Categorizing Friends

Robin Botie of Ithaca, New York, photoshops an image of all types of friends for categorizing friends.“How many children do you have?” The question used to put me in a quandary.
“One living and one dead,” I’d reply, needing to account for both kids. Needing to hang on to what I love, and peg it in place. I think that was how my categorizing started. Now I categorize everything, including friends. Online friends and offline friends. And offline friends are further classified into my Regular Friends and the new Blue Friends.

There is nothing really regular about my Regular Friends. Many knew me in my old life, knew my daughter. When she died, they showed up to support me and they continue to do so. These Regular Friends keep me grounded, anchored in the real ongoing world with news about their kids’ graduations and weddings, their grandchildren. These are mostly people I chose long ago. We are connected by history. I love them, love that they stuck by me. But. They don’t really get me. They don’t understand my fascination with afterlife, or what drives me to endlessly photo-shop my daughter’s face. Forgetting that I’d give my eyeteeth to have one more hour with my girl, they sometimes complain about their children, about petty things a daughter did, or a son did not do. I call them ‘regular’ because these friends are happily not initiated into the realm of child-loss. I’m grateful they don’t know this pain.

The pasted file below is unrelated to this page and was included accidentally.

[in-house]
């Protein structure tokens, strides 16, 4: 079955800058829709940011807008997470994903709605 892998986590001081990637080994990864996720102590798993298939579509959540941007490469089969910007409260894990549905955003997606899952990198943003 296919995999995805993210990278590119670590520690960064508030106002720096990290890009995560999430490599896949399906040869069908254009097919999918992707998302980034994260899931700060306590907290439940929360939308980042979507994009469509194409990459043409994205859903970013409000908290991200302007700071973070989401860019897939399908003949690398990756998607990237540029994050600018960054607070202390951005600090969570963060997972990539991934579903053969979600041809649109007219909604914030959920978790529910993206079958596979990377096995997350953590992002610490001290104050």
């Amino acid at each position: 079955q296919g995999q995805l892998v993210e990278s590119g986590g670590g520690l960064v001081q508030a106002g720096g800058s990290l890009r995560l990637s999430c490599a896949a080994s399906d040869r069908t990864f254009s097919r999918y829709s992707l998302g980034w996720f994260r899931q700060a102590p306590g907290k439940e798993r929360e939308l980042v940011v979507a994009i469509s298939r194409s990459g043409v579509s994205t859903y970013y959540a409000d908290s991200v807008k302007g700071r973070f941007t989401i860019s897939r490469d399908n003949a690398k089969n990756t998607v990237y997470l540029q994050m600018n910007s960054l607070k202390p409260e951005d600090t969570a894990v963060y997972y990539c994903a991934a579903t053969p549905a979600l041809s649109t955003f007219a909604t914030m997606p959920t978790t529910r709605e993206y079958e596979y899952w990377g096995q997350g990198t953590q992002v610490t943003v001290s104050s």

Then there are my newest friends. Bereaved mothers and fathers. I call them Blue Friends as they aren’t at their happiest, and I may never know them at their happiest. Many of these people are folks I would never have met if not for our shared grief experience. Now I am drawn to them. I see beauty and a particular grace about them. They are like cousins. We are fragile and broken in the same ways. These friends get who I am. Now. They understand the crazy things I do—we do—to keep connected to our children who died. They will plant candles on a cake and sing Happy Birthday to my dead daughter with me. When I desperately need to talk about my girl, my Blue Friends listen without feeling uncomfortable. There is something very special about the way we can laugh together despite our crushed hearts.

In an unpredictable world, where a child you love can disappear forever, I need friends of both types: those who know, and those who are blessedly ignorant of how everything changes and everything hurts when you lose a child. I’m grateful for all my friends. Having them has made everything almost manageable. Stepping cleanly from one set of friends to the other, sometimes several times in one day, I always felt like I was on solid ground. But that changed last week when one of my Regular Friends had her world pulled out from under her— her child died—and suddenly, even assigning categories can’t stop the conundrum of change as a Regular Friend turns Blue.

 

Best friends, foodie friends, crazy friends, needy friends…. Is it okay to categorize your friends?

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6 thoughts on “Categorizing Friends

  1. Elaine Mansfield